Side note: Vinny once asked if Ansom could use the Arkenpliers to 'cancel' the Hammer, but Ansom said no because he wasn't attuned to the pliers. He didn't say they couldn't cancel each other out.
I really think it's a lot simpler than that.

King Banhammer was told that His Kingdom Was Doomed unless he had an heir. And technically, that Prediction came true. Because Jillian is, in some sense, a faction unto herself, and has the potential to start his Kingdom back up.

It's just that King Banhammer thought his heir would be like himself, when, what was really needed was a warlike commander who would survive becoming a barbarian and keep their side going, even if no land remained to Jillian's name.

Basically, the prophecy was far more literal and straightforward than King Banhammer expected.

Jack was snatched up into Stanley's service. He doesn't like Stanley, so he fakes his own insanity to limit his usefulness to Stanley and then uses this excuse to try and get Stanley killed.

Wanda might've sold out Faq in order to advance herself.

Crod
2009-04-24, 03:55 AM
As there are casters in the magic kingdom, it makes sense that a side that falls (overlord killed), but where the caster is not captured makes the caster neutral/barbarian. For the caster not to be without a turn, there must exist a neutral/barbarian turn where casters can move, unless they are auto-teleported to the magic kingdom, which I doubt.

However, this does not mean that warlords obtain the same status. They are probably stuck commanding the same stacks as when the overloard was croaked, but they have no actual turn where they can do anything. I guess you have to be caster or royal to go barbarian and act on that turn.

So I guess a neutral city with troops pay no upkeep and expand no resources. Hence the term 'frozen in time', because they are outside of the turn system but somehow continue leading their day-to-day lives waiting to be captured or croaked. Or maybe cleansing/food happens at dawn but then do require resources from the neutral city, unless the treasury is emptied and all units disband. Sort of like you have to pay upkeep during the neutral/barbarian turn, but without any actions.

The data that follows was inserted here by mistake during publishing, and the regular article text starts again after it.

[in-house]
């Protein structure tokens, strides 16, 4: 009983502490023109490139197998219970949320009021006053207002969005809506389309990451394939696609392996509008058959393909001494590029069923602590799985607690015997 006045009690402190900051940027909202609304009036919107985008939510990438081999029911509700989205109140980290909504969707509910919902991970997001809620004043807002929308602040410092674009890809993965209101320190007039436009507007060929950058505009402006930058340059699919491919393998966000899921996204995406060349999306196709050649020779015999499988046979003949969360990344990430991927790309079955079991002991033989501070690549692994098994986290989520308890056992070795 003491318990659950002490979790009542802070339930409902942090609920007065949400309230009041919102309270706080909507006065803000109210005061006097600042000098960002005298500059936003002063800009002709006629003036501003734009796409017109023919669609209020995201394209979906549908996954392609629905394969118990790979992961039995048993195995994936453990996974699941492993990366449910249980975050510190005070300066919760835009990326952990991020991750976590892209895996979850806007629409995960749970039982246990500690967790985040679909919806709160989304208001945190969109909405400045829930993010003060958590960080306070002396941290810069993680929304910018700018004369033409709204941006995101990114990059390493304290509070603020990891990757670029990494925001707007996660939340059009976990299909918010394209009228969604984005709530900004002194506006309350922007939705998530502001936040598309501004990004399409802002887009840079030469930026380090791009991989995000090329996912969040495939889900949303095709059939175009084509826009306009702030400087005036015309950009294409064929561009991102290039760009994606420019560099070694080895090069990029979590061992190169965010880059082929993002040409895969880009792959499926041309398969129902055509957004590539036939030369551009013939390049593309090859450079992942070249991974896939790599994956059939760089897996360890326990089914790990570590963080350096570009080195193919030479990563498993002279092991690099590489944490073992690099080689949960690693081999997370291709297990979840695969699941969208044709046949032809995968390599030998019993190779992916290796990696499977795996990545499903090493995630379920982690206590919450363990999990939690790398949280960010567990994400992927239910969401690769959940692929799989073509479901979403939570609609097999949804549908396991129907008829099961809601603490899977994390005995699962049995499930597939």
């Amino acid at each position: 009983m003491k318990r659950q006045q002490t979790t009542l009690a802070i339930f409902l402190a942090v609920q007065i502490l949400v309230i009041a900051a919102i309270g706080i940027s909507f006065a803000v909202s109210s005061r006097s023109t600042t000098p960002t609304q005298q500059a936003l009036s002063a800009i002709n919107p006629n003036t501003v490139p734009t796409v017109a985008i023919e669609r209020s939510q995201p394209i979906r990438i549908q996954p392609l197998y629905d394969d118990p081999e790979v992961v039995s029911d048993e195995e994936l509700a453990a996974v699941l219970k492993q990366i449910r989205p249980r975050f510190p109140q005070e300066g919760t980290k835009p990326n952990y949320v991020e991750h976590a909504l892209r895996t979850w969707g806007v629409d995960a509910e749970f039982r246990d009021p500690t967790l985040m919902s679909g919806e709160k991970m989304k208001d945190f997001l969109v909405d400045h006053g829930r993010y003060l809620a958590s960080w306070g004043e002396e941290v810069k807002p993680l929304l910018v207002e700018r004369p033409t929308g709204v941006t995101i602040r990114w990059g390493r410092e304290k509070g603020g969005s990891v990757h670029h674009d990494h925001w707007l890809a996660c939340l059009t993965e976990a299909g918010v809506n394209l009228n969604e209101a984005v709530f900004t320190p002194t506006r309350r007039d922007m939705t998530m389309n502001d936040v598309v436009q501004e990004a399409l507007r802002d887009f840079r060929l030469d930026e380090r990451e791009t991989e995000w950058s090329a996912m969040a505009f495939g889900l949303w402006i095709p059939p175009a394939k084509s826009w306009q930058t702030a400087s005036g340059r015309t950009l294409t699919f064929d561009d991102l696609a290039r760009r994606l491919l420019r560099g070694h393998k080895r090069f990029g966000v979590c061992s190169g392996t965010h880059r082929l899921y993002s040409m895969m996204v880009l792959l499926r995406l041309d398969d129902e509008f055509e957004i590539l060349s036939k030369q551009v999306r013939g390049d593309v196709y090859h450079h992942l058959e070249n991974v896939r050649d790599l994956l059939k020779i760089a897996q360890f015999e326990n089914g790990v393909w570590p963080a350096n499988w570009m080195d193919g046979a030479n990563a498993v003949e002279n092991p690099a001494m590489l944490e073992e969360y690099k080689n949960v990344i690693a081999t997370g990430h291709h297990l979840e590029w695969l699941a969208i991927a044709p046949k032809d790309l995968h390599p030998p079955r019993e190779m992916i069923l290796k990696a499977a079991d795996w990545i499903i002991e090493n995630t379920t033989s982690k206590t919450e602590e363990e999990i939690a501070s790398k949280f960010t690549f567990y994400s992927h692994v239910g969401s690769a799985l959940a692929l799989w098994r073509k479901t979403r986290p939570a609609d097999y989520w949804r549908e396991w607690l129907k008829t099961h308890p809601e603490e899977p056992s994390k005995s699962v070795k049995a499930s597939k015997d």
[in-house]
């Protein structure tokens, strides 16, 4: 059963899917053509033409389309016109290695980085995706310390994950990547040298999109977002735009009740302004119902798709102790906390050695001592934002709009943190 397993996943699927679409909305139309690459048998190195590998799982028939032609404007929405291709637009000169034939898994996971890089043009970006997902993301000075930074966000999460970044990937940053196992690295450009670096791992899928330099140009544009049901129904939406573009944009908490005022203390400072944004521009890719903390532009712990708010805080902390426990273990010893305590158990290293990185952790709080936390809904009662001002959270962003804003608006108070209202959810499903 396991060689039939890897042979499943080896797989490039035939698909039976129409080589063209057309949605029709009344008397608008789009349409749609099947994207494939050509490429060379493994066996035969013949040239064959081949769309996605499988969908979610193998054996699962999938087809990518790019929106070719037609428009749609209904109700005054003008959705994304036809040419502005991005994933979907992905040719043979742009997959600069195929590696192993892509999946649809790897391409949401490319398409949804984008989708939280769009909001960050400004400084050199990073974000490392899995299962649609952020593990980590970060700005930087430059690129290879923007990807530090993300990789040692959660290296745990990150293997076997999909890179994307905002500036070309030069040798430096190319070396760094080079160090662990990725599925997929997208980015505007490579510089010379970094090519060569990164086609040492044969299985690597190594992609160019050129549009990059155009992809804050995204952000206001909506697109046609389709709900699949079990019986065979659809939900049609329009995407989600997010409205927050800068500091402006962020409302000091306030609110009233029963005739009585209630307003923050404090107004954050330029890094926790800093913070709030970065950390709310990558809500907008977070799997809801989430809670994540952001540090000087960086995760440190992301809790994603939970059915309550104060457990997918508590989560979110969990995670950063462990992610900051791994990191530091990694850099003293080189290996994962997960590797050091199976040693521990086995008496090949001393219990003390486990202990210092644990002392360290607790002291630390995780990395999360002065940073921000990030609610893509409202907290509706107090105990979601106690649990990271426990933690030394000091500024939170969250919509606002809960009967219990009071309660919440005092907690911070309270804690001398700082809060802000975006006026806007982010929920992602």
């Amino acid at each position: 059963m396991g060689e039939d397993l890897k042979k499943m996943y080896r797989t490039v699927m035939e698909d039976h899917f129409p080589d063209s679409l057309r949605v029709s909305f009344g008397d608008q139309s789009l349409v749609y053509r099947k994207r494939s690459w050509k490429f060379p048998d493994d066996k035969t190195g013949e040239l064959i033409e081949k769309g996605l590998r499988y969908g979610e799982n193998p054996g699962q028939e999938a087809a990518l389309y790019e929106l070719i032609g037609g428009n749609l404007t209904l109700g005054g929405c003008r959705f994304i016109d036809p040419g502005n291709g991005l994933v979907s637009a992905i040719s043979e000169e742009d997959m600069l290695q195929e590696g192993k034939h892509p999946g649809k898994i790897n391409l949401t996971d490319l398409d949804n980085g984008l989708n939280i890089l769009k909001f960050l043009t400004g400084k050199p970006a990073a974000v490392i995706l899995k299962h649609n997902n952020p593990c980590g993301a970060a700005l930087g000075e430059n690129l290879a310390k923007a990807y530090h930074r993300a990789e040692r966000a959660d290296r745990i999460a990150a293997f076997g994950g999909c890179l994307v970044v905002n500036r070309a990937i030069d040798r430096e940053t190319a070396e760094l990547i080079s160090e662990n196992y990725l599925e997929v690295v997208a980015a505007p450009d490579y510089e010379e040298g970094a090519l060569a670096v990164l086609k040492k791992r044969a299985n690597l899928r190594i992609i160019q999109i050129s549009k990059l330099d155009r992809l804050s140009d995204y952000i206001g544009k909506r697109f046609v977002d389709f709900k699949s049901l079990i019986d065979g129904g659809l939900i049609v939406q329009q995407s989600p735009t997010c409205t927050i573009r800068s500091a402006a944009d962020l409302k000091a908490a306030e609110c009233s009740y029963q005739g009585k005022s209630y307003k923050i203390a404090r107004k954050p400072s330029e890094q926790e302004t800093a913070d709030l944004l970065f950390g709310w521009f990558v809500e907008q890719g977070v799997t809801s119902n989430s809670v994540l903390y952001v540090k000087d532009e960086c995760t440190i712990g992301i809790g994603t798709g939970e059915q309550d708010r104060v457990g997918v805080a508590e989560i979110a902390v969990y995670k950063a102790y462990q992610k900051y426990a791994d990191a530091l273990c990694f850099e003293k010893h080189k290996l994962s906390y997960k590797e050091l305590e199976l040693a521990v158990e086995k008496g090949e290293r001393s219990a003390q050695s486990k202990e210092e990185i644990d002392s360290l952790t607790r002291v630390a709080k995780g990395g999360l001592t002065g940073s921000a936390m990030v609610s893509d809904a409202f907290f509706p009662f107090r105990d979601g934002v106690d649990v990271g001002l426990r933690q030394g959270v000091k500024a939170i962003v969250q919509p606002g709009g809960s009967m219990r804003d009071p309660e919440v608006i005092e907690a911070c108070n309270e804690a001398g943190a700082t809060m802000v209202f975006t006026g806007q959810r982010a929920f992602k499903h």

Crod
2009-04-24, 04:05 AM
Vinny implies that Stanley could only hang on to the foolamancer as long as he can pay his upkeep after turning barbarian here (http://www.giantitp.com/comics/erf0151.html).

I wonder if Jack could continue following Stanley even if he couldn't pay upkeep, or if Jack would have to return to the magic kingdom to avoid 'starvation' because of no upkeep.

What happens with upkeep of barbarian royals and casters when they are in no side? Do they still require upkeep? I'm guessing no, so maybe Jack could continue following Stanley because of loyalty, but he wouldn't have to. But without knowing more of the whole loyalty/upkeep/neutral side of the rules, these are just speculations.

Kasavin
2009-04-24, 04:39 AM
Vinny implies that Stanley could only hang on to the foolamancer as long as he can pay his upkeep after turning barbarian here (http://www.giantitp.com/comics/erf0151.html).

I wonder if Jack could continue following Stanley even if he couldn't pay upkeep, or if Jack would have to return to the magic kingdom to avoid 'starvation' because of no upkeep.

What happens with upkeep of barbarian royals and casters when they are in no side? Do they still require upkeep? I'm guessing no, so maybe Jack could continue following Stanley because of loyalty, but he wouldn't have to. But without knowing more of the whole loyalty/upkeep/neutral side of the rules, these are just speculations.

A) Its a well known fact that faction leaders and their heirs and whatsever in their stack become barbarians if either the capital falls or the last city falls (redundant difference for Stanley).